Norwegian Klepp sticks to decision: No support for conservative Christian organisations


Northern Europe


Klepp mayor Sigmund Rolfsen. Screenshot from YouTube

The municipal council of the Norwegian town of Klepp stands by its decision to prevent organisations with a traditional view on relationships and sexuality from applying for cultural support. The case is now being forwarded to the highest representative in the province.

With 20 against 11 votes, the municipal council of Klepp maintained on Monday the controversial criteria for cultural support from the municipality, Norwegian newspaper Vårt Land reports. It means that institutions are no longer allowed to refuse people on the grounds of cohabitation, sexual orientation, gender or ethnicity if they want to qualify for the grants in the community on the southwest coast of Norway.

The decision was already adopted by the same number of votes on 13 December last year, after the matter had been debated throughout 2021. The decision was put to the vote again because of a request the municipality received in December from six municipal council representatives for legislative control of the decision.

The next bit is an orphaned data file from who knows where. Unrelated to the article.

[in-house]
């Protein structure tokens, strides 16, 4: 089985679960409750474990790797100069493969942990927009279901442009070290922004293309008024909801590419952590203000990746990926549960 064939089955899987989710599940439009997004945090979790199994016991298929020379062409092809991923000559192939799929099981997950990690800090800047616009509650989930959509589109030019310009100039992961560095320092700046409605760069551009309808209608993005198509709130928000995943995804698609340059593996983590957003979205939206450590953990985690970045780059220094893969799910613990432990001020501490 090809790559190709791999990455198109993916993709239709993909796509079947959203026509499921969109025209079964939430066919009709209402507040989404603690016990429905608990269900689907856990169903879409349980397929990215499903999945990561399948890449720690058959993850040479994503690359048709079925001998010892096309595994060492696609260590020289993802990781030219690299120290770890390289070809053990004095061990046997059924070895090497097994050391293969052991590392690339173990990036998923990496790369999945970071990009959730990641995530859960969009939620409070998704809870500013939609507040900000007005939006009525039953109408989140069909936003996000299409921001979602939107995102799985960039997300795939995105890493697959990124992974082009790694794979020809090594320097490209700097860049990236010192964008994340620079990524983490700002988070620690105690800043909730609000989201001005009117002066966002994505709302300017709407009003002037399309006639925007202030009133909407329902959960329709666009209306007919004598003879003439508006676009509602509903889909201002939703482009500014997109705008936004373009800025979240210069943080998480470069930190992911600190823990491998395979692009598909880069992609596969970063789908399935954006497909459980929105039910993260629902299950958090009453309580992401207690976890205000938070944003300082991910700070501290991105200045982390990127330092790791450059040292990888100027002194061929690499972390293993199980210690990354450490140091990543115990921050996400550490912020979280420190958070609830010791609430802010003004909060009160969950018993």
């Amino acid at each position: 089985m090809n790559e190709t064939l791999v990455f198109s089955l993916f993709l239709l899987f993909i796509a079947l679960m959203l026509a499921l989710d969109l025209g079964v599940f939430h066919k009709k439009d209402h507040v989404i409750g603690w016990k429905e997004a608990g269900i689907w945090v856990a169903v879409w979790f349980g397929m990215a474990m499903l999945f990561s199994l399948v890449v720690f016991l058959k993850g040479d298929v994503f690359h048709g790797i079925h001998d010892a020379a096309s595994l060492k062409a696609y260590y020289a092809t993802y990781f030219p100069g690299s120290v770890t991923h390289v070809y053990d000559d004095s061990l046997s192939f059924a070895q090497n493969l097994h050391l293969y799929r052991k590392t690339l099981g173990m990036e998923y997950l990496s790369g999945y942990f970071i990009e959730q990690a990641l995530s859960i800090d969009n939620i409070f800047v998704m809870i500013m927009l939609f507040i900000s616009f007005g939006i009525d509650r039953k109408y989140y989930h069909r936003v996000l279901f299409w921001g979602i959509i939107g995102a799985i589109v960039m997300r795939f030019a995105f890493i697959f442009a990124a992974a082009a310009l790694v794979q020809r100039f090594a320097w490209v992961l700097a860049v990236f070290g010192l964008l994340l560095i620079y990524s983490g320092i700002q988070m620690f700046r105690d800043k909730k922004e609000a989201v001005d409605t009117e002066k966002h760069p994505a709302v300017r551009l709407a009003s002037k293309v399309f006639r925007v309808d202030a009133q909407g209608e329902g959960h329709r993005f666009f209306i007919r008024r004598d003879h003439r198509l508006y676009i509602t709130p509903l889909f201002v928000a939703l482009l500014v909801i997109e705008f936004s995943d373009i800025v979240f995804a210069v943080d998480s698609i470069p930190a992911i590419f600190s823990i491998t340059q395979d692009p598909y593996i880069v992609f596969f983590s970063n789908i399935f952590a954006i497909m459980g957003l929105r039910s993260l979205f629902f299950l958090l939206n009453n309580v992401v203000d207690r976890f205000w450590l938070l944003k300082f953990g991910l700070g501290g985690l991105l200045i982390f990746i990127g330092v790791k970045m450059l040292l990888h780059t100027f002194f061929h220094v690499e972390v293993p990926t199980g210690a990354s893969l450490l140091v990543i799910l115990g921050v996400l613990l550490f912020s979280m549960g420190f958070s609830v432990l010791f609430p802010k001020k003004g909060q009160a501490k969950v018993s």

Case not finished

The advocates of this control believe that the cultural support decision may conflict with section 6 of the Norwegian Equality and Discrimination Act, as Vårt Land wrote earlier. It states that discrimination on the grounds of, among other things, religion is prohibited. The politicians also believe that the decision may be against section 6 of the Religious Societies Act, section 104 of the Constitution and certain human rights.

A majority of the city council had no desire for a new debate on Monday, Vårt Land noted. Klepp mayor Sigmund Rolfsen (Labour Party), who was behind the recommendation to abide by the decision from December, set the standard when he introduced the case: "I do not want to add to any new debate about the guidelines, but it is of course allowed to express their views." Representatives from several parties then said their short words, but the debate never took off. After which, the proposal for reversal was rejected.

The case is now being forwarded to the State Administrator in Rogaland province for further processing. The state administrator –the province's highest administrative representative of the Norwegian government– can either process the case himself or forward it to the Ministry of Local Government.



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